The inflection points of model B and model C are set as and of model A, respectively, while other parameters remain the same. Suppose the reliability is 80%-90% under scenario 1 with customer allocation of category 2. The analysis procedure of models B and C is shown in Figure 7.

Key parameters of decision strategy results based on models A, B, and C are proposed in Table 4. It is illustrated that optimal benefits based on model A are superior to those based on model B and model C. If the actual load reduction of customers is optimistic estimated (model B), probability of noncompliance is higher and the penalties from customers will increase. However, the costs for directly load shedding will also increase, leading to the decline of optimal benefits. If the actual load reduction of customers is pessimistic estimated (model C), the increase of incentive costs will cause the decline of optimal benefits as well.


ModelOptimal incentive levelOptimal benefits/$Incentive costs/$Compensation from customers/$Directly load shedding costs/$

A0.237415.054216.0113.48419.48
B0.165882.872819.4089.222419.22
C0.266806.514657.3000

5.4. Influence of Reliability Setting on Decision Strategy

In order to further analyse the influence of reliability on decision strategy results, different reliability ranges are chosen under scenario 1 and scenario 2 with the customer allocation of category 2. The trend of optimal benefits changing with reliability range is shown in Figure 8.

From the perspective of the power company, optimal reliability ranges are 70%-80% under scenario 1 and 90%-100% under scenario 2. Reasons for this phenomenon can be explained as follows. Under scenario 1, capacity gap is comparatively small. The influence of uncertainty in customer behaviours can be decreased along with the increase of incentive level in order to satisfy reliability requirements. However, as the reliability increases, the rising of incentive costs can also lead to the decline of optimal benefits. Under scenario 2, the electricity shortage is rather severe that the power company needs to continuously increase incentive level to encourage the participation of more customers so that capacity gap can be filled, owing to the fact that costs of direct load shedding caused by insufficient response are much higher than incentive costs. Customers with lower schedulable potential is selected as well due to the expansion of incentive targets, which can explain the gradual decrease of increasing rate in optimal benefits.

5.5. Comparison between UDS and Traditional Monte Carlo Simulation

The selection of input random sampling determines calculation accuracy directly. Suppose that results calculated by traditional Monte Carlo simulation with sampling scale of 40000 is the accurate value of optimal benefits. The accurate mean and variance can be described as and , while the calculated mean and variance can be described as and . Therefore, average relative errors of optimal benefits are deduced aswhere is average relative error of mean and is average relative error of variance.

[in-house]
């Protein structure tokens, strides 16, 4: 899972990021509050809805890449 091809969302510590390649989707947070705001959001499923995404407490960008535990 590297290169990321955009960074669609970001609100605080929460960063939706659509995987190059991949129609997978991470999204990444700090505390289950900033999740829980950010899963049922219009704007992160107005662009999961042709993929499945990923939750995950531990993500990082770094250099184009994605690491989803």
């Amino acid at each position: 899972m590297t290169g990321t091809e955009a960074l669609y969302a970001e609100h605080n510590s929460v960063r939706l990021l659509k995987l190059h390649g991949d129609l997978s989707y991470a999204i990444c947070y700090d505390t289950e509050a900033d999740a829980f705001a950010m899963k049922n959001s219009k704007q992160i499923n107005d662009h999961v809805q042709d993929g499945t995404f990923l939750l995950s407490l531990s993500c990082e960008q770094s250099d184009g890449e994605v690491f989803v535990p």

The relative errors of optimal benefits solved by traditional Monte Carlo simulation and UDS are shown in Figures 9 and 10. It is indicated that UDS is superior to Monte Carlo simulation in terms of precision as well as error stability with the same sample size. The fewer sampling points are, the greater advantages can be illustrated.

6. Conclusions

In this paper, the design of deposit mechanism and a novel corresponding decision strategy are proposed considering the uncertainty of customer behaviour. Based on the theory of customer psychology, an uncertainty model of customer behaviour is introduced. Emulating the deposit and withdrawal process of bank funds, a new deposit point method is proposed and applied into the deposit mechanism design to realize the storage and value-added function of deposit points converted from electric power. Furthermore, a decision strategy based on uncertainty model of customer behaviour is proposed considering both the benefits of the power company and the subscribed customers under deposit mechanism. Uncertainties in decision strategy are quantified by uniform design sampling (UDS) method. In general, the advantages of proposed deposit mechanism and decision strategy as well as its uncertainty quantification method are the following: Greater benefits of both the power company and the subscribed customers are to be obtained. A win-win situation and greater mobilization of customer motivation can be achieved. The influence caused by estimation of customer behaviour can be reduced. Sampling efficiency, computational accuracy, and error stability can be improved. With the electricity data of Nanjing city, China, the numerical simulation results demonstrate that the proposed deposit mechanism and decision strategy can improve the effectiveness of DR in China. Compared with traditional methods, greater benefits of both the power company and the customers can be achieved to improve the participation motivation of customers.

Appendix

The traditional deterministic psychology model of customer response mentioned in Section 5 is shown in Figure 11.

Data Availability

All the data needed in decision strategy solution has been presented in the main body of this paper.

Conflicts of Interest

The authors declare no conflicts of interest.

Acknowledgments

This research was funded by National Key Technology Research and Development Program of China 2016YFB0901100.